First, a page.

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By Felix Adamo / The Californian
BY JENNIFER SELF Californian lifestyles editor firstname.lastname@example.org
Just a year after being hired to run the Bakersfield Museum of Art -- a beacon of culture in a city often derided for having too little -- the executive director has tendered his resignation, effective June 1.
Citing concerns over his wife's health, John Lofgren, 70, announced his decision to the museum's executive board Monday and informed his staff Tuesday. Lofgren and his wife intend to move to the Coachella Valley, where they have a home.
"My tenure has been way too short here at the museum, but the potential of this organization is unbelievable," Lofgren said when reached by phone Tuesday.
Joe Hay, chairman of the museum's board, called Lofgren's resignation "sad news."
"I wouldn't say it's a disappointment," said Hay, vice president and general manager at Jim Burke Ford. "We were lucky to have John here. He's got a great personality -- very engaging. He brought a lot of enthusiasm to the museum, and he's not departing tomorrow. We've been able to put together a pretty good plan to allow him to finish some of the projects he was working on."
Board member Mark Engelien, a retired architect, has agreed to step in as interim executive director until a replacement can be found, Hay said.
"It's too early to say what we're looking for specifically," Hay said. "Whoever we choose, I'd like to find someone locally, but that's not always possible. The executive committee will probably get together in the next 10 days to discuss the search."
Lofgren was selected from a field of about 40 candidates in January of last year after a nationwide search to replace his predecessor, Bernie Herman, whose eight-year tenure was credited with putting the museum on sound fiscal footing.
"We were talking about it the other day at the board meeting," Hay said. "Another board member said that each of the directors we've had in the last couple of years were people who reflected the needs of the museum at the time. When Bernie came in, we needed someone with a strong fiscal background but as he was getting ready to retire, we wanted someone with more of a museum background, a great spokesman with a contagious personality and a background in collections. Going forward, we'd like to find a combination of both."
Though he has been with the museum only a year, Lofgren said he was able to make progress on many of his goals, including expanding the museum's art collection and exploring solutions for storage to house the pieces, currently sitting in a vault at the downtown museum.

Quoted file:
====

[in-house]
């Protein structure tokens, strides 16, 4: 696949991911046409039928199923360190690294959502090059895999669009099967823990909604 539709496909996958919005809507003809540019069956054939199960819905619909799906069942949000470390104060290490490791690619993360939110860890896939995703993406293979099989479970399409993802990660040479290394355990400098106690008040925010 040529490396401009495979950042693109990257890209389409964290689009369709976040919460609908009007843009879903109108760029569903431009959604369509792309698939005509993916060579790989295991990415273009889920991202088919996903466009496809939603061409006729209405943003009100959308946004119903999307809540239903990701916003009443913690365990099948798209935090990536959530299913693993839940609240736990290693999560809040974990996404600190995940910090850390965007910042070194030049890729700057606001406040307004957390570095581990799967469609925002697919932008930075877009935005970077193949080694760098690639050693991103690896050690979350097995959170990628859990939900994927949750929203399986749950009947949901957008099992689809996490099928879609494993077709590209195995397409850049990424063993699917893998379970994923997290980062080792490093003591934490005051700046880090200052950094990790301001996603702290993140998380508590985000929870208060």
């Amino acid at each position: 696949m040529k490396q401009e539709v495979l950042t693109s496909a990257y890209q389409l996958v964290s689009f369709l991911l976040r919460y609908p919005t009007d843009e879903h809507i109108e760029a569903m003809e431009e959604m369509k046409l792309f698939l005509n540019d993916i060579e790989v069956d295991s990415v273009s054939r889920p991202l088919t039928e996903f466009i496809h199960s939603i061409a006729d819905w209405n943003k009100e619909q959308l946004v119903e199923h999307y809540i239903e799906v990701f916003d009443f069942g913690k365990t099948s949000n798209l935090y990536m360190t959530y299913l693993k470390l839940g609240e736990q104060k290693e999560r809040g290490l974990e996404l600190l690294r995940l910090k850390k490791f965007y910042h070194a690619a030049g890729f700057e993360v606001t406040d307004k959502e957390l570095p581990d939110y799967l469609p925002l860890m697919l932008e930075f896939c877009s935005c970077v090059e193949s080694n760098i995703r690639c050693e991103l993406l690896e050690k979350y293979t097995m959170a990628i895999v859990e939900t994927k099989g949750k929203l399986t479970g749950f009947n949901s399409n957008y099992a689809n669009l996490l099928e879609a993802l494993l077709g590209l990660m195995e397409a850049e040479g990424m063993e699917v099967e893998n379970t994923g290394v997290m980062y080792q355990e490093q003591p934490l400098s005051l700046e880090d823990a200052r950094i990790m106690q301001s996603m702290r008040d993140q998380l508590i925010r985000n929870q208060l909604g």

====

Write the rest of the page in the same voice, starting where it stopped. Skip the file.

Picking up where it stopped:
"I have been able to identify a couple of opportunities for off-site storage but it has to be up to museum standards," Lofgren said.
Complying with exacting standards is necessary if the museum is to retain its accreditation from the American Alliance of Museums, a nonprofit association that sets standards in the museum industry. Lofgren was hired in part because of his knowledge and experience with the accreditation process, which he said can be grueling. The BMoA is up for reaccreditation in a couple of years.
"I always used to say it's a gift back to the community because it tells the community we're operating at the most professional level that can be done. When people donate to the museum, they can be assured it's being handled absolutely correctly. It helps us very, very much with upgrading exhibitions because many museums will not lend things to museums that are not accredited, which means our exhibitions will be top-notch as well and our chances of getting better donations for these exhibitions improve."
Hay and Lofgren declined to put a dollar figure on the executive director's compensation package, but Hay said it is in line with what museums with similar budgets pay, based on rates reported by the American Alliance of Museums. The museum's annual operating budget is around $750,000, most of which comes from donations and fundraisers, Lofgren said. The county awarded the museum $50,000 last summer.
"(The county) upped their support because we're reaching out to such a degree with education," Lofgren said. "This year we had more than 9,000 kids that we've been helping in the visual arts all over the county, with just three teachers."
Lofgren would like to see similar support from the city of Bakersfield.
"I do think the city could step up a little more in support of the arts. We don't get a cent from the city. We're bringing people into the city, we're part of the redevelopment, part of the city."
Looking back over his eventful year, Lofgren considers himself "blessed" by his time at the museum, singling out his energetic staff, a board open to his ideas and a community that embraces fine art.
"The people in Bakersfield are extraordinarily warm, generous and friendly. I've been in many communities and I can tell you that the support of this organization is unusual. We're well-known in the community. I can't speak enough of how gracious I think the people have been to me and the museum."
Still, Lofgren -- a native of Sweden who came to Bakersfield by way of Florida -- will leave the city having failed to solve one cultural mystery.
"I still don't know what the Bakersfield Sound is. To me, it's such a difference between Buck Owens and Merle Haggard."